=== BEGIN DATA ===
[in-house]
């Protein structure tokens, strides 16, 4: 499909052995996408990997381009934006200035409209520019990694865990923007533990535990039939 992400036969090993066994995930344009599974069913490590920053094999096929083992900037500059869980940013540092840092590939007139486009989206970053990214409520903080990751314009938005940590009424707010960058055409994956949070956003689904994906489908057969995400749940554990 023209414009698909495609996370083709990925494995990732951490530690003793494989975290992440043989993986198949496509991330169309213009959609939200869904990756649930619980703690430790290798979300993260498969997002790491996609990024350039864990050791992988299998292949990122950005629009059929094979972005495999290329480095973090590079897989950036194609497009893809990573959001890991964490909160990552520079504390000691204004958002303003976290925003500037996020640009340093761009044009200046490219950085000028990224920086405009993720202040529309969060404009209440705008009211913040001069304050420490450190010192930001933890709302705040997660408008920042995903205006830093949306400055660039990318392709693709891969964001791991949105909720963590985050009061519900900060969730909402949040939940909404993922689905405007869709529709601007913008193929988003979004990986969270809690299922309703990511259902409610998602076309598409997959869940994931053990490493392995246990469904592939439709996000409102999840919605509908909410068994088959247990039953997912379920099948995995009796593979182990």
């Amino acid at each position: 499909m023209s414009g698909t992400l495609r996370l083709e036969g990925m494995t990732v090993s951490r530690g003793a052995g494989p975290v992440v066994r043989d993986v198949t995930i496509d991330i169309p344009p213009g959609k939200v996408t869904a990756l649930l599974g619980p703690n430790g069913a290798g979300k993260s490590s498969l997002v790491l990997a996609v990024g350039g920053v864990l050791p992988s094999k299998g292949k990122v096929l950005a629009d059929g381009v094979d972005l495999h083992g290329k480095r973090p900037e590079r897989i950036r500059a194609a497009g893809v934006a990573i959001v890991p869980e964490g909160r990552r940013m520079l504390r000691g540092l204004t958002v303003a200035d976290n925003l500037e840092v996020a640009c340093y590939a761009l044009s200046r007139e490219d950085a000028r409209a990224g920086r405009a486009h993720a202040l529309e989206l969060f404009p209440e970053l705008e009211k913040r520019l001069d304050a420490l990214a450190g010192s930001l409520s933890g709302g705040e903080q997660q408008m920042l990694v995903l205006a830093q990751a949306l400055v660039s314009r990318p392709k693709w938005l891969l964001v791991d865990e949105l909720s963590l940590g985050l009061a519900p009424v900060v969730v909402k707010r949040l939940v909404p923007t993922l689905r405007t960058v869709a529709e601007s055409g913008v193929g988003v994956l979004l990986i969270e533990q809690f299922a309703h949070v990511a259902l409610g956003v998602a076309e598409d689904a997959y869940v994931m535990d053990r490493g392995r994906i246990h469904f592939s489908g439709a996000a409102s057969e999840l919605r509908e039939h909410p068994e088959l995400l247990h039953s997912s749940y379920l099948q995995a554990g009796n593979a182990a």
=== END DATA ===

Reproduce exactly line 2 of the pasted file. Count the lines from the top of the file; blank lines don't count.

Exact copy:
């Protein structure tokens, strides 16, 4: 499909052995996408990997381009934006200035409209520019990694865990923007533990535990039939 992400036969090993066994995930344009599974069913490590920053094999096929083992900037500059869980940013540092840092590939007139486009989206970053990214409520903080990751314009938005940590009424707010960058055409994956949070956003689904994906489908057969995400749940554990 023209414009698909495609996370083709990925494995990732951490530690003793494989975290992440043989993986198949496509991330169309213009959609939200869904990756649930619980703690430790290798979300993260498969997002790491996609990024350039864990050791992988299998292949990122950005629009059929094979972005495999290329480095973090590079897989950036194609497009893809990573959001890991964490909160990552520079504390000691204004958002303003976290925003500037996020640009340093761009044009200046490219950085000028990224920086405009993720202040529309969060404009209440705008009211913040001069304050420490450190010192930001933890709302705040997660408008920042995903205006830093949306400055660039990318392709693709891969964001791991949105909720963590985050009061519900900060969730909402949040939940909404993922689905405007869709529709601007913008193929988003979004990986969270809690299922309703990511259902409610998602076309598409997959869940994931053990490493392995246990469904592939439709996000409102999840919605509908909410068994088959247990039953997912379920099948995995009796593979182990």